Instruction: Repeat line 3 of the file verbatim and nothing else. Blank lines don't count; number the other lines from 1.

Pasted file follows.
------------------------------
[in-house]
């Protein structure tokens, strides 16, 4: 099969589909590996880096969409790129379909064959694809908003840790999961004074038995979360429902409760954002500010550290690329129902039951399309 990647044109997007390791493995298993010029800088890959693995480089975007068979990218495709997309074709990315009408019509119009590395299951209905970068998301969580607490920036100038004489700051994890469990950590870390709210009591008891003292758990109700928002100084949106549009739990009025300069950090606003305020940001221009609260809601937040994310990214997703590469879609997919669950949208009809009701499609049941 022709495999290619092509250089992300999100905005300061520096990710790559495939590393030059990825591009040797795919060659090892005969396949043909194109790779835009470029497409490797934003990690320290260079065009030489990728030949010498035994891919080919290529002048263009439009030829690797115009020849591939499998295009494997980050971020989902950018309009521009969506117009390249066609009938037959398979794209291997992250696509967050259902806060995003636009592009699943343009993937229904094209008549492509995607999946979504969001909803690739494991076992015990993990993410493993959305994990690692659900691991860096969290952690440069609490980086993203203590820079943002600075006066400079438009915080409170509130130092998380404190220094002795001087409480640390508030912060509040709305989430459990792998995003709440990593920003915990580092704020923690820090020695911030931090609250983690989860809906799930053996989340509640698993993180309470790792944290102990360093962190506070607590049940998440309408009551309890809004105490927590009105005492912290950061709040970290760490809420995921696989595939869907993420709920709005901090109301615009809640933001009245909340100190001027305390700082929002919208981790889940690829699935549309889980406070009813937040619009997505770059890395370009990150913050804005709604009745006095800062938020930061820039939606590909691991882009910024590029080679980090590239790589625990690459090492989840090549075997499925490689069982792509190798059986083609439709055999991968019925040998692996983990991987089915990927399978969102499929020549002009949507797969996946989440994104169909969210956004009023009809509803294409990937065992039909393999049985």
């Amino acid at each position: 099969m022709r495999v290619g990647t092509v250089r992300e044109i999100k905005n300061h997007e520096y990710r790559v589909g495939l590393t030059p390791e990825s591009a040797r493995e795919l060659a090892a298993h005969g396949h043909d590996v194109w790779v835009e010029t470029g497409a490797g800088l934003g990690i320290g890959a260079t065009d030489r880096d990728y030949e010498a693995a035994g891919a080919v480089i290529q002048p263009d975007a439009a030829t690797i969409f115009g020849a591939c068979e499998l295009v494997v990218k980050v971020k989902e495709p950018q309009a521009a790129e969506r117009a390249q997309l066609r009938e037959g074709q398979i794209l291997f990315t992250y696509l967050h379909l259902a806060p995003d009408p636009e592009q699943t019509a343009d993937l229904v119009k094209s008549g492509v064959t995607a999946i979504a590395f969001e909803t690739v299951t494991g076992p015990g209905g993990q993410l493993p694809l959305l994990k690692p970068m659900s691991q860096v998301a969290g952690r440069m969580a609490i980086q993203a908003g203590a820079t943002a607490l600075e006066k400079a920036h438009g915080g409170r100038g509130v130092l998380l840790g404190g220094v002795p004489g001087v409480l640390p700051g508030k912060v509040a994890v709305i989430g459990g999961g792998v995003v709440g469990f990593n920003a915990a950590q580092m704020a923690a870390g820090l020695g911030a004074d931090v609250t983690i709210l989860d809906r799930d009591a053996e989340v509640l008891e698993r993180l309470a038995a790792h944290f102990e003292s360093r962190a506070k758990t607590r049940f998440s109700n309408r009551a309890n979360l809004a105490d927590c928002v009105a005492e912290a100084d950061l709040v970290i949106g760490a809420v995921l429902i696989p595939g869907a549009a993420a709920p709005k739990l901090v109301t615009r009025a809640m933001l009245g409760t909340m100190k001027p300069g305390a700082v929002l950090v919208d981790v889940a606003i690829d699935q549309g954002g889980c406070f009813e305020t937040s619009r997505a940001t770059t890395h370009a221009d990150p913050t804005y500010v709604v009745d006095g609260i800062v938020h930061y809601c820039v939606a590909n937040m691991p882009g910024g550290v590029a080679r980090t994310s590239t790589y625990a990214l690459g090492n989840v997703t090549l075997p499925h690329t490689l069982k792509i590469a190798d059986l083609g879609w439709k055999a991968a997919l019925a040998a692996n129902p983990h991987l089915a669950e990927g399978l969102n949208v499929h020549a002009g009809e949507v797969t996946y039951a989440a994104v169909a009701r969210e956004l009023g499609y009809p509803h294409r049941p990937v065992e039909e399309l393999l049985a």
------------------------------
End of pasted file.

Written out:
């Amino acid at each position: 099969m022709r495999v290619g990647t092509v250089r992300e044109i999100k905005n300061h997007e520096y990710r790559v589909g495939l590393t030059p390791e990825s591009a040797r493995e795919l060659a090892a298993h005969g396949h043909d590996v194109w790779v835009e010029t470029g497409a490797g800088l934003g990690i320290g890959a260079t065009d030489r880096d990728y030949e010498a693995a035994g891919a080919v480089i290529q002048p263009d975007a439009a030829t690797i969409f115009g020849a591939c068979e499998l295009v494997v990218k980050v971020k989902e495709p950018q309009a521009a790129e969506r117009a390249q997309l066609r009938e037959g074709q398979i794209l291997f990315t992250y696509l967050h379909l259902a806060p995003d009408p636009e592009q699943t019509a343009d993937l229904v119009k094209s008549g492509v064959t995607a999946i979504a590395f969001e909803t690739v299951t494991g076992p015990g209905g993990q993410l493993p694809l959305l994990k690692p970068m659900s691991q860096v998301a969290g952690r440069m969580a609490i980086q993203a908003g203590a820079t943002a607490l600075e006066k400079a920036h438009g915080g409170r100038g509130v130092l998380l840790g404190g220094v002795p004489g001087v409480l640390p700051g508030k912060v509040a994890v709305i989430g459990g999961g792998v995003v709440g469990f990593n920003a915990a950590q580092m704020a923690a870390g820090l020695g911030a004074d931090v609250t983690i709210l989860d809906r799930d009591a053996e989340v509640l008891e698993r993180l309470a038995a790792h944290f102990e003292s360093r962190a506070k758990t607590r049940f998440s109700n309408r009551a309890n979360l809004a105490d927590c928002v009105a005492e912290a100084d950061l709040v970290i949106g760490a809420v995921l429902i696989p595939g869907a549009a993420a709920p709005k739990l901090v109301t615009r009025a809640m933001l009245g409760t909340m100190k001027p300069g305390a700082v929002l950090v919208d981790v889940a606003i690829d699935q549309g954002g889980c406070f009813e305020t937040s619009r997505a940001t770059t890395h370009a221009d990150p913050t804005y500010v709604v009745d006095g609260i800062v938020h930061y809601c820039v939606a590909n937040m691991p882009g910024g550290v590029a080679r980090t994310s590239t790589y625990a990214l690459g090492n989840v997703t090549l075997p499925h690329t490689l069982k792509i590469a190798d059986l083609g879609w439709k055999a991968a997919l019925a040998a692996n129902p983990h991987l089915a669950e990927g399978l969102n949208v499929h020549a002009g009809e949507v797969t996946y039951a989440a994104v169909a009701r969210e956004l009023g499609y009809p509803h294409r049941p990937v065992e039909e399309l393999l049985a």